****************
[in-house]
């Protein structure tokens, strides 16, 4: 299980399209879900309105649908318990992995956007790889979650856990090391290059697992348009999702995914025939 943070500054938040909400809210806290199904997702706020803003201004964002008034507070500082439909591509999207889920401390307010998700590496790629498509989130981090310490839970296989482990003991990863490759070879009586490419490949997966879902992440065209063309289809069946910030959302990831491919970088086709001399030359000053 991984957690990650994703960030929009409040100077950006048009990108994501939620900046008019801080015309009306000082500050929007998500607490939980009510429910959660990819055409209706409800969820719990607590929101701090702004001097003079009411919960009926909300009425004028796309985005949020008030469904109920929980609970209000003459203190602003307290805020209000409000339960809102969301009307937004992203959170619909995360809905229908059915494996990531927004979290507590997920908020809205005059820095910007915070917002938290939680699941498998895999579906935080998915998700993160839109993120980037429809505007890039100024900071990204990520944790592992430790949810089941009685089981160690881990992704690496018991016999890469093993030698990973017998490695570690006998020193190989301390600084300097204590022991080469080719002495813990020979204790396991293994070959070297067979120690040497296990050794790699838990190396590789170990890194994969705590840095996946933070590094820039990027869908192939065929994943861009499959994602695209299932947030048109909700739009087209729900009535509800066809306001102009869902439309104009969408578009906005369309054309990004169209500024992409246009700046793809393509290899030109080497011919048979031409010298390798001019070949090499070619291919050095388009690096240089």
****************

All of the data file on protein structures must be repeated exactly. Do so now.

[in-house]
């Protein structure tokens, strides 16, 4: 299980399209879900309105649908318990992995956007790889979650856990090391290059697992348009999702995914025939 943070500054938040909400809210806290199904997702706020803003201004964002008034507070500082439909591509999207889920401390307010998700590496790629498509989130981090310490839970296989482990003991990863490759070879009586490419490949997966879902992440065209063309289809069946910030959302990831491919970088086709001399030359000053 991984957690990650994703960030929009409040100077950006048009990108994501939620900046008019801080015309009306000082500050929007998500607490939980009510429910959660990819055409209706409800969820719990607590929101701090702004001097003079009411919960009926909300009425004028796309985005949020008030469904109920929980609970209000003459203190602003307290805020209000409000339960809102969301009307937004992203959170619909995360809905229908059915494996990531927004979290507590997920908020809205005059820095910007915070917002938290939680699941498998895999579906935080998915998700993160839109993120980037429809505007890039100024900071990204990520944790592992430790949810089941009685089981160690881990992704690496018991016999890469093993030698990973017998490695570690006998020193190989301390600084300097204590022991080469080719002495813990020979204790396991293994070959070297067979120690040497296990050794790699838990190396590789170990890194994969705590840095996946933070590094820039990027869908192939065929994943861009499959994602695209299932947030048109909700739009087209729900009535509800066809306001102009869902439309104009969408578009906005369309054309990004169209500024992409246009700046793809393509290899030109080497011919048979031409010298390798001019070949090499070619291919050095388009690096240089």